ORCHARD PARK, N.Y. – Efe Obada has a beaming smile and is quick to crack a joke, such as when explaining how he choose an NFL career over the UFC.
“I’m too pretty,” he said.
If only it were that simple for someone who couldn't have envisioned such a choice when he was abandoned at 10 years old, or eight years ago when he worked as a part-time security guard at a specialty foods distributing company in England.
The easy-going approach belies the defensive end's difficult journey from Nigeria to North America. It’s one that involved Obada and his sister falling into the clutches of a human trafficking ring before eventually being shuttled through foster care homes in London, to now, preparing for his fourth NFL season, and first in Buffalo.
Though an advocate for children caught in similar circumstances, Obada prefers not to talk too much of his childhood. At 29, he is focused on making a name for himself for his pass-rushing abilities rather than his past.
And yet, Obada will allow a moment to share how fortunate he feels every morning on his way to training camp and getting his first glimpse of Highmark Stadium on the horizon in Orchard Park, New York.
“Absolutely every day, every single day I drive up here,” Obada said with a hearty laugh. “I’m lucky enough to not be from here so I can appreciate it so much more.”
Listed at 6-foot-6 and and 265 pounds, Obada came to the NFL’s attention playing tight end and defensive end for the London Monarchs — the equivalent of an American semi-pro team. He was first signed to the Dallas Cowboys practice squad and also had brief stints in Atlanta and Kansas City.
Obada got his big break in 2017, when he was assigned to Carolina upon graduating the NFL’s International Pathway Program, which develops select international athletes unfamiliar to football to provide them a shot at making a roster.
Four years later, Obada is coming off a breakthrough season in which he put up career-best numbers with 5 1/2 sacks, four tackles for a loss, forced his first fumble and recovered two more in Carolina.
A free agent in March, Obada signed a one-year contract with Buffalo, where he’s reunited with former Panthers defensive teammates Mario Addison and Star Lotulelei as well as former coordinator Eric Washington, who is in his second season as the Bills defensive line coach.
Obada is counting on the familiarity of rejoining two mentors in Addison and Washington to provide him the best opportunity to win a roster spot behind Addison and Jerry Hughes, and at a retooled pass-rushing position featuring the additions of rookie draft picks Greg Rousseau and Carlos Basham.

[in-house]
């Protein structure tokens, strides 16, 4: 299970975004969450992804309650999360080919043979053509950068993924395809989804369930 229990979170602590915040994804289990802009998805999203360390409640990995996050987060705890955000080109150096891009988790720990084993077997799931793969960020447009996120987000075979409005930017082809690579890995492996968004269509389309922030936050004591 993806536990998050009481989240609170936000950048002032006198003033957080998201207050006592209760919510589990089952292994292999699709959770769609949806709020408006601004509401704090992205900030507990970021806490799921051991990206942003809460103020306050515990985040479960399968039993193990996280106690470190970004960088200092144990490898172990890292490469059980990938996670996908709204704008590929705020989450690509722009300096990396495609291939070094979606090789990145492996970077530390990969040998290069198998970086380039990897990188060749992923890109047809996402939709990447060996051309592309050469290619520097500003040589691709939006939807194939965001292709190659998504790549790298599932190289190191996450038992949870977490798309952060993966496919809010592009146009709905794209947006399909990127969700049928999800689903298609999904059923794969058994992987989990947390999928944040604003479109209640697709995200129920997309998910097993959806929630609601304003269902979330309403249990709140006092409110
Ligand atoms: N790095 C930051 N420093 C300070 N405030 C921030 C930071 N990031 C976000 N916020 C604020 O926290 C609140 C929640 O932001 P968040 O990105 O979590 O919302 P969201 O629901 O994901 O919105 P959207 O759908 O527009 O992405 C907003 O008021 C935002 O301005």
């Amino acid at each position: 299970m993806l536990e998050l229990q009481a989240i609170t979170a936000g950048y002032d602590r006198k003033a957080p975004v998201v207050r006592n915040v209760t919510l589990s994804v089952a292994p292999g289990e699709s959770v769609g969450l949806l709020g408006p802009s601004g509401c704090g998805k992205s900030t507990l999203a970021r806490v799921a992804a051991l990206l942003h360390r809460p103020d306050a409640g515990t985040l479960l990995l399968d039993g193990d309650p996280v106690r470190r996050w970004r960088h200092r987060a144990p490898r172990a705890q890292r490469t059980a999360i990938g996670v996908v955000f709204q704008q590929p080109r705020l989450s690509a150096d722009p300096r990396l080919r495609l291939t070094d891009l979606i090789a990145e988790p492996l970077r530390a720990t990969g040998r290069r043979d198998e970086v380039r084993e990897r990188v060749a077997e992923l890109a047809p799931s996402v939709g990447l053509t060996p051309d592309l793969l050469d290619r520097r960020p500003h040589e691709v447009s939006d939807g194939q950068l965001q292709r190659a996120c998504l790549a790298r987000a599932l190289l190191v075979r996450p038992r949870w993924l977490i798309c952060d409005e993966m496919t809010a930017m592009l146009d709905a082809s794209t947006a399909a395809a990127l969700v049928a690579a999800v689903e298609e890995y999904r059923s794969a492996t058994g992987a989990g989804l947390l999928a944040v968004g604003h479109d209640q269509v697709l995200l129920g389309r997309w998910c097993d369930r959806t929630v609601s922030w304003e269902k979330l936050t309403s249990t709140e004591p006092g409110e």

“It’s going to be a race to the quarterback, honestly,” Obada said of Buffalo's pass-rushing talent. “I’ve got my work cut out for me.”
Washington saw the potential in Obada when he first arrived in Carolina, and was impressed by how more polished he had become last year.
“I remember the first sack Efe Obada had in a preseason game in 2017. He was so excited, but he was also hungry for the next opportunity,” said Washington, who recommended the Bills sign Obada upon reviewing game tape from last season. “It wasn’t one play. The film that I watched from last year, it was the consistency.”
Addison recalled Obada being a natural at the position.
“I taught him this one move that he kind of perfected. He does it almost better than me,” Addison said. “For a guy not playing football as long as I did, and get out there and do everything I can do, probably can do it better, it shows what kind of tremendous character he has.”
Obada says he's uncomfortable speaking to the media. Yet he’s eloquent explaining his ability to learn quickly, referring to himself as “a blank canvas.” Obada then starts laughing in noting how his wife took the reins in researching where he should sign in free agency.
“Contracts, she was reading it all and all the fine print, doing the research on teams, depth charts, this and that, while I was just relaxing,” Obada said. “She’s the brains. I’m the brawn. I think in your terms, I’d be the jock and she’d be the nerd.”
His thoughts eventually turn to those who didn’t have the benefit of luck or the physical gifts he's enjoyed.
“I’m probably the glitch in the matrix that’s able to be in the NFL,” he said, noting the number of children in his situation who will never get his opportunity.
“Only until I started getting in the NFL, I started realizing that maybe this isn’t normal,” Obada said. “I’m very fortunate and lucky to have this platform to be able to change my life. But we just need to do more, I guess. People need to do more.”
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